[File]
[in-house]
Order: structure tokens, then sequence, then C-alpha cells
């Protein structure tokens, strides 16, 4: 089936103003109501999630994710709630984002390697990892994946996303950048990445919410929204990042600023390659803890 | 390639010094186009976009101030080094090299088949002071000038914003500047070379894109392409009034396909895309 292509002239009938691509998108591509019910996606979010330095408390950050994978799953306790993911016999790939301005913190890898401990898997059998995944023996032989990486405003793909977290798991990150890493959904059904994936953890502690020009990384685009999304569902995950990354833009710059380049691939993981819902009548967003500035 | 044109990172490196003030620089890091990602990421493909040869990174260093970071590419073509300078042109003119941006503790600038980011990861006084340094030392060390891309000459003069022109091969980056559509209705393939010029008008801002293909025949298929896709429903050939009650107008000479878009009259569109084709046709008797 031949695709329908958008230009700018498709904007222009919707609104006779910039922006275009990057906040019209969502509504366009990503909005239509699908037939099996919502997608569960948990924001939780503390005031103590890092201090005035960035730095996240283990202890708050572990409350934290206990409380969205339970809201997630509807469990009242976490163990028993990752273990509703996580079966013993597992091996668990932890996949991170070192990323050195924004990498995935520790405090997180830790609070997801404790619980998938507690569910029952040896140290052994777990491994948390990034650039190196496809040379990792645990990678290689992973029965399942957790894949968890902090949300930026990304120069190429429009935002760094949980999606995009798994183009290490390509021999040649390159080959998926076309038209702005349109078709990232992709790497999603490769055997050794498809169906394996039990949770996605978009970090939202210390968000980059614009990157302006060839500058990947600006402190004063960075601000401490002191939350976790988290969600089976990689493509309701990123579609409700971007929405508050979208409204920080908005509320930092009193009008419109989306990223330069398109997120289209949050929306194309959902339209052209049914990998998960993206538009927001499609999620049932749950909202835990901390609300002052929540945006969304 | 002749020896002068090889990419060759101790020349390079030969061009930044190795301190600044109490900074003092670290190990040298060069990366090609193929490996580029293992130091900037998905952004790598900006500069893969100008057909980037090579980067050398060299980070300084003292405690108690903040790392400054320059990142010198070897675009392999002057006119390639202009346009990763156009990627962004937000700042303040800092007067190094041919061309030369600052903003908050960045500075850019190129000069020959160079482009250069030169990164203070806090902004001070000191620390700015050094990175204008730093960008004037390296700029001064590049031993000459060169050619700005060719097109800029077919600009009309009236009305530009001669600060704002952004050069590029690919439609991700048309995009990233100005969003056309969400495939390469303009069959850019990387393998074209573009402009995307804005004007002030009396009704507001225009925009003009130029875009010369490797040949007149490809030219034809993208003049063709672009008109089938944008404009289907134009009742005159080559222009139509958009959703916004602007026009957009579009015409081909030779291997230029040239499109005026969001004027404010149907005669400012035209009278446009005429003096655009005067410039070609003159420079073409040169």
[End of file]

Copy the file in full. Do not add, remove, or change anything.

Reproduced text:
[in-house]
Order: structure tokens, then sequence, then C-alpha cells
């Protein structure tokens, strides 16, 4: 089936103003109501999630994710709630984002390697990892994946996303950048990445919410929204990042600023390659803890 | 390639010094186009976009101030080094090299088949002071000038914003500047070379894109392409009034396909895309 292509002239009938691509998108591509019910996606979010330095408390950050994978799953306790993911016999790939301005913190890898401990898997059998995944023996032989990486405003793909977290798991990150890493959904059904994936953890502690020009990384685009999304569902995950990354833009710059380049691939993981819902009548967003500035 | 044109990172490196003030620089890091990602990421493909040869990174260093970071590419073509300078042109003119941006503790600038980011990861006084340094030392060390891309000459003069022109091969980056559509209705393939010029008008801002293909025949298929896709429903050939009650107008000479878009009259569109084709046709008797 031949695709329908958008230009700018498709904007222009919707609104006779910039922006275009990057906040019209969502509504366009990503909005239509699908037939099996919502997608569960948990924001939780503390005031103590890092201090005035960035730095996240283990202890708050572990409350934290206990409380969205339970809201997630509807469990009242976490163990028993990752273990509703996580079966013993597992091996668990932890996949991170070192990323050195924004990498995935520790405090997180830790609070997801404790619980998938507690569910029952040896140290052994777990491994948390990034650039190196496809040379990792645990990678290689992973029965399942957790894949968890902090949300930026990304120069190429429009935002760094949980999606995009798994183009290490390509021999040649390159080959998926076309038209702005349109078709990232992709790497999603490769055997050794498809169906394996039990949770996605978009970090939202210390968000980059614009990157302006060839500058990947600006402190004063960075601000401490002191939350976790988290969600089976990689493509309701990123579609409700971007929405508050979208409204920080908005509320930092009193009008419109989306990223330069398109997120289209949050929306194309959902339209052209049914990998998960993206538009927001499609999620049932749950909202835990901390609300002052929540945006969304 | 002749020896002068090889990419060759101790020349390079030969061009930044190795301190600044109490900074003092670290190990040298060069990366090609193929490996580029293992130091900037998905952004790598900006500069893969100008057909980037090579980067050398060299980070300084003292405690108690903040790392400054320059990142010198070897675009392999002057006119390639202009346009990763156009990627962004937000700042303040800092007067190094041919061309030369600052903003908050960045500075850019190129000069020959160079482009250069030169990164203070806090902004001070000191620390700015050094990175204008730093960008004037390296700029001064590049031993000459060169050619700005060719097109800029077919600009009309009236009305530009001669600060704002952004050069590029690919439609991700048309995009990233100005969003056309969400495939390469303009069959850019990387393998074209573009402009995307804005004007002030009396009704507001225009925009003009130029875009010369490797040949007149490809030219034809993208003049063709672009008109089938944008404009289907134009009742005159080559222009139509958009959703916004602007026009957009579009015409081909030779291997230029040239499109005026969001004027404010149907005669400012035209009278446009005429003096655009005067410039070609003159420079073409040169």